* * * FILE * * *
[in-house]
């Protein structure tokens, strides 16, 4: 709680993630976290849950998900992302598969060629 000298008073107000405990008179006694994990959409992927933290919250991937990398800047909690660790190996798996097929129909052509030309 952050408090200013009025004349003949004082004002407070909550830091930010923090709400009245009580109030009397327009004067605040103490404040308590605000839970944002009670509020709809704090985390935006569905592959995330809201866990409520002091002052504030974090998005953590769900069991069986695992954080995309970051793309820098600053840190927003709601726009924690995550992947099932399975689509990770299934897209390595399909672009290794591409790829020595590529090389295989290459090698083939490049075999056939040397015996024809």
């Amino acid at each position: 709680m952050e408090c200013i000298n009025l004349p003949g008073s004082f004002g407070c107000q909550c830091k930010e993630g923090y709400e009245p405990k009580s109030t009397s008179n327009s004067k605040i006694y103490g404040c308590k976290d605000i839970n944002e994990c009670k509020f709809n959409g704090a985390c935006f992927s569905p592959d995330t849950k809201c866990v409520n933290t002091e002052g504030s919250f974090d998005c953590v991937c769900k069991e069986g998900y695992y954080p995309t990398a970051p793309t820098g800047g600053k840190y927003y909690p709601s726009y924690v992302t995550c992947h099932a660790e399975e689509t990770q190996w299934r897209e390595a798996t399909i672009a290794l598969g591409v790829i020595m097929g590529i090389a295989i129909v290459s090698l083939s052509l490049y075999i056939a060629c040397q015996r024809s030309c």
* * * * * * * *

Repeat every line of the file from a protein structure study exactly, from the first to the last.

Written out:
[in-house]
């Protein structure tokens, strides 16, 4: 709680993630976290849950998900992302598969060629 000298008073107000405990008179006694994990959409992927933290919250991937990398800047909690660790190996798996097929129909052509030309 952050408090200013009025004349003949004082004002407070909550830091930010923090709400009245009580109030009397327009004067605040103490404040308590605000839970944002009670509020709809704090985390935006569905592959995330809201866990409520002091002052504030974090998005953590769900069991069986695992954080995309970051793309820098600053840190927003709601726009924690995550992947099932399975689509990770299934897209390595399909672009290794591409790829020595590529090389295989290459090698083939490049075999056939040397015996024809």
């Amino acid at each position: 709680m952050e408090c200013i000298n009025l004349p003949g008073s004082f004002g407070c107000q909550c830091k930010e993630g923090y709400e009245p405990k009580s109030t009397s008179n327009s004067k605040i006694y103490g404040c308590k976290d605000i839970n944002e994990c009670k509020f709809n959409g704090a985390c935006f992927s569905p592959d995330t849950k809201c866990v409520n933290t002091e002052g504030s919250f974090d998005c953590v991937c769900k069991e069986g998900y695992y954080p995309t990398a970051p793309t820098g800047g600053k840190y927003y909690p709601s726009y924690v992302t995550c992947h099932a660790e399975e689509t990770q190996w299934r897209e390595a798996t399909i672009a290794l598969g591409v790829i020595m097929g590529i090389a295989i129909v290459s090698l083939s052509l490049y075999i056939a060629c040397q015996r024809s030309c």